Tuesday, December 21, 2010

Black Swan

The bureau chief saw Roman Polanski's "Repulsion" back during his salad days. Being young I found it creepy but quite a black humor hoot. Years later I tried to re-watch it but found it too disturbing. I felt sorry for Catherine Deneuve. I felt the same way about Natalie Portman in Darren Aronofsky's "Black Swan". Although the films' plots are totally different, they share the same machinery---let's watch one of the most beautiful women on the planet fall apart, one  in a London apartment and the other in a New York ballet company, and let's wallow in the voyeuristic delight of her abjection.

As we would expect, Polanski faced the tawdry horror film elements and porny thrills and went for it. Who can forget the rotting rabbit or the straight edged razor? Bravo. Aronofsky, on the other hand, wraps it in a high art package but it's not fooling us. It's the same thing. (The bureau chief wants to mention that he is not against voyeurism but against dishonest voyeurism.)

Stuart Klawans, The Nation's fine film reviewer, had a wonderful time reviewing "Black Swan". I genuflect to him and here's my favorite paragraph:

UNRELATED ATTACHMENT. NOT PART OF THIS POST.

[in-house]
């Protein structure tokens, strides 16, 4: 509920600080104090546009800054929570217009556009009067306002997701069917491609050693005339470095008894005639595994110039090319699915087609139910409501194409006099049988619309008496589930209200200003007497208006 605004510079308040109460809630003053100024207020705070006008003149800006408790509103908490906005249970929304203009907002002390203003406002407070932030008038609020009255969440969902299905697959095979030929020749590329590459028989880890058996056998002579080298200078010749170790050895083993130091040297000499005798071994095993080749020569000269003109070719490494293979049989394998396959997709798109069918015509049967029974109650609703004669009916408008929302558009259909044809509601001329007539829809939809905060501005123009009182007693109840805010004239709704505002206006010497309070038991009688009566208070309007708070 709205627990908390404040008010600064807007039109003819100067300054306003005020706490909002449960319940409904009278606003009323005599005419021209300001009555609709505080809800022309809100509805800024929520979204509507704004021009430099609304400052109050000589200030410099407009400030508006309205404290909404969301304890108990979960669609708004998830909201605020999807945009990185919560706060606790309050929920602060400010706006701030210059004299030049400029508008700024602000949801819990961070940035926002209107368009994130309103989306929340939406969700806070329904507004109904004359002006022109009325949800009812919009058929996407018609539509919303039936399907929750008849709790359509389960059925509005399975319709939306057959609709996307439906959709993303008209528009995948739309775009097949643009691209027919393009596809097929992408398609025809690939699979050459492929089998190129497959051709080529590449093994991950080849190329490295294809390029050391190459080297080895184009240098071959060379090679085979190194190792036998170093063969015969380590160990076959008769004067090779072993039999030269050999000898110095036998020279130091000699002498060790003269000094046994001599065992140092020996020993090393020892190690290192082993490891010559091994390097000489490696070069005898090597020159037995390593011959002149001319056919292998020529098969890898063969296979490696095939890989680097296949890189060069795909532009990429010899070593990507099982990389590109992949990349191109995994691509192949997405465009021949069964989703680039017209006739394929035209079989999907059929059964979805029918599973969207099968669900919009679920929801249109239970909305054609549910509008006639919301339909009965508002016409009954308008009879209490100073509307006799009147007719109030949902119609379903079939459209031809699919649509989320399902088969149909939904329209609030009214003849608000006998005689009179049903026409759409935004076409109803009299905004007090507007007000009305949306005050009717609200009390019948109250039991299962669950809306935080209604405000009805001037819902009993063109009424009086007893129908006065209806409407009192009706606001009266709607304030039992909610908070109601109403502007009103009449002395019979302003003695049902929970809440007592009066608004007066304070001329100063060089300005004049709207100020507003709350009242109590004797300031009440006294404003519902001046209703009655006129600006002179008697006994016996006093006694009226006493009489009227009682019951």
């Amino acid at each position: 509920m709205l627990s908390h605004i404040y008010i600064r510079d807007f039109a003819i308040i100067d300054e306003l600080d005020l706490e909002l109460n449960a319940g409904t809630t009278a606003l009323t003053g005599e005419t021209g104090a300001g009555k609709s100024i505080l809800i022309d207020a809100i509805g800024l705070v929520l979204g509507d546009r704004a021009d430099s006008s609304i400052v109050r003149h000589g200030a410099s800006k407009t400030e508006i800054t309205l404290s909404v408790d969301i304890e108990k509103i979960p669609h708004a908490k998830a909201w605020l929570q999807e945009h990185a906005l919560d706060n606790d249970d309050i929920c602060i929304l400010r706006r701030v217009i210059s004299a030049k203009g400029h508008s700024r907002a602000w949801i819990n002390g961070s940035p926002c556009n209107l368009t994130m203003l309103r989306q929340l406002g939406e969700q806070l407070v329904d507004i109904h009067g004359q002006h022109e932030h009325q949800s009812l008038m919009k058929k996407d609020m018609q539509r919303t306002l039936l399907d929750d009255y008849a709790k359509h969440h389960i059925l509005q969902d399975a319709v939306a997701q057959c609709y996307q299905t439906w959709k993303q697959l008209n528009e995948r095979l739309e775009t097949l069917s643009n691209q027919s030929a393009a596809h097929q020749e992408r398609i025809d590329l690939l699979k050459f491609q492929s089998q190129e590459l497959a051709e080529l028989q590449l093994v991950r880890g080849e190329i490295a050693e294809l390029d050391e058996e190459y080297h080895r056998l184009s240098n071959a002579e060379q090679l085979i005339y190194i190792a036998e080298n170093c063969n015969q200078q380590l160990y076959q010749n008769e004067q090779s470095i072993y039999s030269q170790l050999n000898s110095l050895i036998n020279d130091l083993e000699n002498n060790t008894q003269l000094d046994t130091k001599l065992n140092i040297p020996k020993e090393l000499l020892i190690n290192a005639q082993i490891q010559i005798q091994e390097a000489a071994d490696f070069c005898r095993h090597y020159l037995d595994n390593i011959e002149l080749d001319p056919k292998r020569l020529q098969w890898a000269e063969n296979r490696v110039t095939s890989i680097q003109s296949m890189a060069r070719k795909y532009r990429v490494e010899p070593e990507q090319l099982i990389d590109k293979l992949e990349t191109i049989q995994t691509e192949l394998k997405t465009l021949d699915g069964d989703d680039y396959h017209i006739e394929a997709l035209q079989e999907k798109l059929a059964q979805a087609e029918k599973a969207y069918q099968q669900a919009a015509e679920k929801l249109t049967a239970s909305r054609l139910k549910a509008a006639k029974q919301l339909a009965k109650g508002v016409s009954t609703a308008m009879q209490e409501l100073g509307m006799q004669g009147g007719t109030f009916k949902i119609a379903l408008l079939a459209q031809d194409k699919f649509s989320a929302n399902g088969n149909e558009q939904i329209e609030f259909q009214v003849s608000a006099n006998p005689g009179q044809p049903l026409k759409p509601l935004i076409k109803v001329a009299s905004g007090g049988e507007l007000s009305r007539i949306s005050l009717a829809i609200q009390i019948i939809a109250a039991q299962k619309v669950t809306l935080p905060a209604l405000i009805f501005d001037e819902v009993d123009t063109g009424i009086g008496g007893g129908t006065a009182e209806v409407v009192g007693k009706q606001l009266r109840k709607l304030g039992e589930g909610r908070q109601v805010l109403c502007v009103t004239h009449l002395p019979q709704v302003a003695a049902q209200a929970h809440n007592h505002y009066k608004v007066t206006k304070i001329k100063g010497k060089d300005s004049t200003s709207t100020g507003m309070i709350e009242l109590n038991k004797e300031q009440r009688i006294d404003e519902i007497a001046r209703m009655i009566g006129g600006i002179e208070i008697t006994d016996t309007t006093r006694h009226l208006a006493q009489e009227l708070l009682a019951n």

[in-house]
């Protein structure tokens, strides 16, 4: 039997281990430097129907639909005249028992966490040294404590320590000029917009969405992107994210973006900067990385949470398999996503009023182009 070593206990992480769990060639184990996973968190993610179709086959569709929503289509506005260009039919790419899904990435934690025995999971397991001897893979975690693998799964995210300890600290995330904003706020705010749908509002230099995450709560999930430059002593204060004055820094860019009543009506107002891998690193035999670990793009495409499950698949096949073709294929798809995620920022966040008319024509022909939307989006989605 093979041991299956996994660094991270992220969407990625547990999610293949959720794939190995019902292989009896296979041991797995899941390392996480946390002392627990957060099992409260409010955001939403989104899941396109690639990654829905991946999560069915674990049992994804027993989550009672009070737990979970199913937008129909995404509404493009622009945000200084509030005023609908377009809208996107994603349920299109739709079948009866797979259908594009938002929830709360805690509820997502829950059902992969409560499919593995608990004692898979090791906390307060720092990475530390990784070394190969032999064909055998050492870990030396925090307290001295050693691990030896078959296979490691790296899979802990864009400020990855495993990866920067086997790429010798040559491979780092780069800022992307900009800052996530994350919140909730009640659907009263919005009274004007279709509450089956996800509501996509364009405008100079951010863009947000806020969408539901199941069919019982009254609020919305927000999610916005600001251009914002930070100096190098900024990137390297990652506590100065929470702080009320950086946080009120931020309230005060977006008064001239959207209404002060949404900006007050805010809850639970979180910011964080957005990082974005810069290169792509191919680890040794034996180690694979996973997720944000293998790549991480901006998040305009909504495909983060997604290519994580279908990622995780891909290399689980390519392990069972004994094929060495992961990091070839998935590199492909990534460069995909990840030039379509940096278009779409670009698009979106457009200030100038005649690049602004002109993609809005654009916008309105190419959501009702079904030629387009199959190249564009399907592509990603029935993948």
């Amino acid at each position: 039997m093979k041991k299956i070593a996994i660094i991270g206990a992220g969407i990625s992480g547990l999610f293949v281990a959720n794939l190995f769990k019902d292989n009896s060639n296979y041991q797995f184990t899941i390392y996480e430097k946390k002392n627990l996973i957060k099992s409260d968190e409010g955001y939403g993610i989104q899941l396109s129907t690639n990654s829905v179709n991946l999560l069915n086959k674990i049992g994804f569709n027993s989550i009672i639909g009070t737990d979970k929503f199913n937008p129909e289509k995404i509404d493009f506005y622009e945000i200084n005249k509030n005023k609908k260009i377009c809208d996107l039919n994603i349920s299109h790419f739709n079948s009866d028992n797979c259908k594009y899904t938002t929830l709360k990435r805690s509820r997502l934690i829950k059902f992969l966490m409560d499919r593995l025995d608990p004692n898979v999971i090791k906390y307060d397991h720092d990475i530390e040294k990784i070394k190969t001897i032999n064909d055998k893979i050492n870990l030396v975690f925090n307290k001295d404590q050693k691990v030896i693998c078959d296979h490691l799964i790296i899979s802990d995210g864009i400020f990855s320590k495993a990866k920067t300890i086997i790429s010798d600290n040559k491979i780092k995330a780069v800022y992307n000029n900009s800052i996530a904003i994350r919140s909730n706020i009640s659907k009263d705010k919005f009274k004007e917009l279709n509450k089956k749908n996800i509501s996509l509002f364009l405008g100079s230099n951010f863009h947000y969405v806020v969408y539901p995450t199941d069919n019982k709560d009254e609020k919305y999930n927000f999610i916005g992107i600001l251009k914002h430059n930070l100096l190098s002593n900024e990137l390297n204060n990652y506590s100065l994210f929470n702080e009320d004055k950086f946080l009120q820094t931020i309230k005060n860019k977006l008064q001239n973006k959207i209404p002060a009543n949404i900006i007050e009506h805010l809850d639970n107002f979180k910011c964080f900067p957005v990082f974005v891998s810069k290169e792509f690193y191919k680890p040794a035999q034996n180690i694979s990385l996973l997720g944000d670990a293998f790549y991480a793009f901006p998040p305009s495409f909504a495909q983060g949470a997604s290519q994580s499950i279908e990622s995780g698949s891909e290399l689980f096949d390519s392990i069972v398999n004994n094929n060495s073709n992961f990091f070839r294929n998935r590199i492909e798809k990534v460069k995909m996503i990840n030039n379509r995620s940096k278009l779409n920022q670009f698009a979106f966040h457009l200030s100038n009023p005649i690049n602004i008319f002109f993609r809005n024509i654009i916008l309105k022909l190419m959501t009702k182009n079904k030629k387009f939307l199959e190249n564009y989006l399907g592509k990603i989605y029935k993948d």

"I laughed longer and louder than at any other movie this year; but before you try doing the same, be aware that you'll have to twitch and sigh through the first two-thirds, and then, when it gets good, face the wrath of people who are taking "Black Swan" seriously.

How they do it, I can't imagine."

Wednesday, December 15, 2010

The Social Network

It's Oscar season and the people behind "The Social Network" are pimping it for best movie of the year. Some critics are agreeing with them. The bureau chief does not, although it's pretty good and definitely the best thing David Fincher has done. I think the film is benefiting from the dancing dog syndrome. No one believed you could make a film about the origins of an Internet company that was entertaining and so it's overpraised.

Fincher uses his considerable technical abilities to keep the film going at a furious pace and writer Aaron Sorkin's dialogue is similarly fast and clever. The acting is excellent. Plus it's about Facebook, which presently has over 500,000,000 users (the bureau chief is not one of them). However a certain amount of slight of hand is involved. The film is not really about the Facebook phenomenon in the 21st Century. It's constructed of much older stuff: the queasiness of the supposedly nonexistent American class system; the youthful agonies of lust and love; the central capitalist myth of the bootstrapping young entrepreneur; the betrayals that success brings etc. This is not a criticism. These are the constituent things that will be here when Facebook morphs into something else or is pushed aside by something bigger.